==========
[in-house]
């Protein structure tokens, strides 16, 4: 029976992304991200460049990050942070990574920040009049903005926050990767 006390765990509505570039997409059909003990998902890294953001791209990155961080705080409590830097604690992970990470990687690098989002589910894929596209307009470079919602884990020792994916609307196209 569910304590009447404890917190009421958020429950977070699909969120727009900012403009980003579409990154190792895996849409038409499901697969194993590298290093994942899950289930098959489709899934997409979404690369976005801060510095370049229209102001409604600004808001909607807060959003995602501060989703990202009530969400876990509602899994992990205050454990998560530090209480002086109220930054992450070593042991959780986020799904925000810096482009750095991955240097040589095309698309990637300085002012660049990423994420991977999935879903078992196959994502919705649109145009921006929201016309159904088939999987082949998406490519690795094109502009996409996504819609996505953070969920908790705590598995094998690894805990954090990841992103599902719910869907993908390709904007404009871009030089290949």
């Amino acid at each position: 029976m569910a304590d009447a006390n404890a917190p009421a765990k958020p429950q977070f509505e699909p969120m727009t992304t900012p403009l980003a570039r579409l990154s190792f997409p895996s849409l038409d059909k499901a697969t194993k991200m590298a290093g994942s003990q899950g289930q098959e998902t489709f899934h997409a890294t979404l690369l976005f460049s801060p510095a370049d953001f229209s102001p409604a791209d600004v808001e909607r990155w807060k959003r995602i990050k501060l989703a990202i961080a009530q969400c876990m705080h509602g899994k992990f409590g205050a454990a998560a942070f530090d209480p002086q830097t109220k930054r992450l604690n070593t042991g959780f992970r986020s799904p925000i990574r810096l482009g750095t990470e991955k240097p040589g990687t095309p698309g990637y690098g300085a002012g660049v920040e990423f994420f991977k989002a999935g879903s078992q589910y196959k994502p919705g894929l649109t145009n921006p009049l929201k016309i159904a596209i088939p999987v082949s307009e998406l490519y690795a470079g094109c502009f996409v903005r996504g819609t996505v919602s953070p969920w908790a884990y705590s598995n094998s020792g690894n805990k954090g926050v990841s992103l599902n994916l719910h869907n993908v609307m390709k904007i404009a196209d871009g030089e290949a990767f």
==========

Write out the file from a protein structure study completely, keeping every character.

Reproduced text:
[in-house]
């Protein structure tokens, strides 16, 4: 029976992304991200460049990050942070990574920040009049903005926050990767 006390765990509505570039997409059909003990998902890294953001791209990155961080705080409590830097604690992970990470990687690098989002589910894929596209307009470079919602884990020792994916609307196209 569910304590009447404890917190009421958020429950977070699909969120727009900012403009980003579409990154190792895996849409038409499901697969194993590298290093994942899950289930098959489709899934997409979404690369976005801060510095370049229209102001409604600004808001909607807060959003995602501060989703990202009530969400876990509602899994992990205050454990998560530090209480002086109220930054992450070593042991959780986020799904925000810096482009750095991955240097040589095309698309990637300085002012660049990423994420991977999935879903078992196959994502919705649109145009921006929201016309159904088939999987082949998406490519690795094109502009996409996504819609996505953070969920908790705590598995094998690894805990954090990841992103599902719910869907993908390709904007404009871009030089290949």
């Amino acid at each position: 029976m569910a304590d009447a006390n404890a917190p009421a765990k958020p429950q977070f509505e699909p969120m727009t992304t900012p403009l980003a570039r579409l990154s190792f997409p895996s849409l038409d059909k499901a697969t194993k991200m590298a290093g994942s003990q899950g289930q098959e998902t489709f899934h997409a890294t979404l690369l976005f460049s801060p510095a370049d953001f229209s102001p409604a791209d600004v808001e909607r990155w807060k959003r995602i990050k501060l989703a990202i961080a009530q969400c876990m705080h509602g899994k992990f409590g205050a454990a998560a942070f530090d209480p002086q830097t109220k930054r992450l604690n070593t042991g959780f992970r986020s799904p925000i990574r810096l482009g750095t990470e991955k240097p040589g990687t095309p698309g990637y690098g300085a002012g660049v920040e990423f994420f991977k989002a999935g879903s078992q589910y196959k994502p919705g894929l649109t145009n921006p009049l929201k016309i159904a596209i088939p999987v082949s307009e998406l490519y690795a470079g094109c502009f996409v903005r996504g819609t996505v919602s953070p969920w908790a884990y705590s598995n094998s020792g690894n805990k954090g926050v990841s992103l599902n994916l719910h869907n993908v609307m390709k904007i404009a196209d871009g030089e290949a990767f």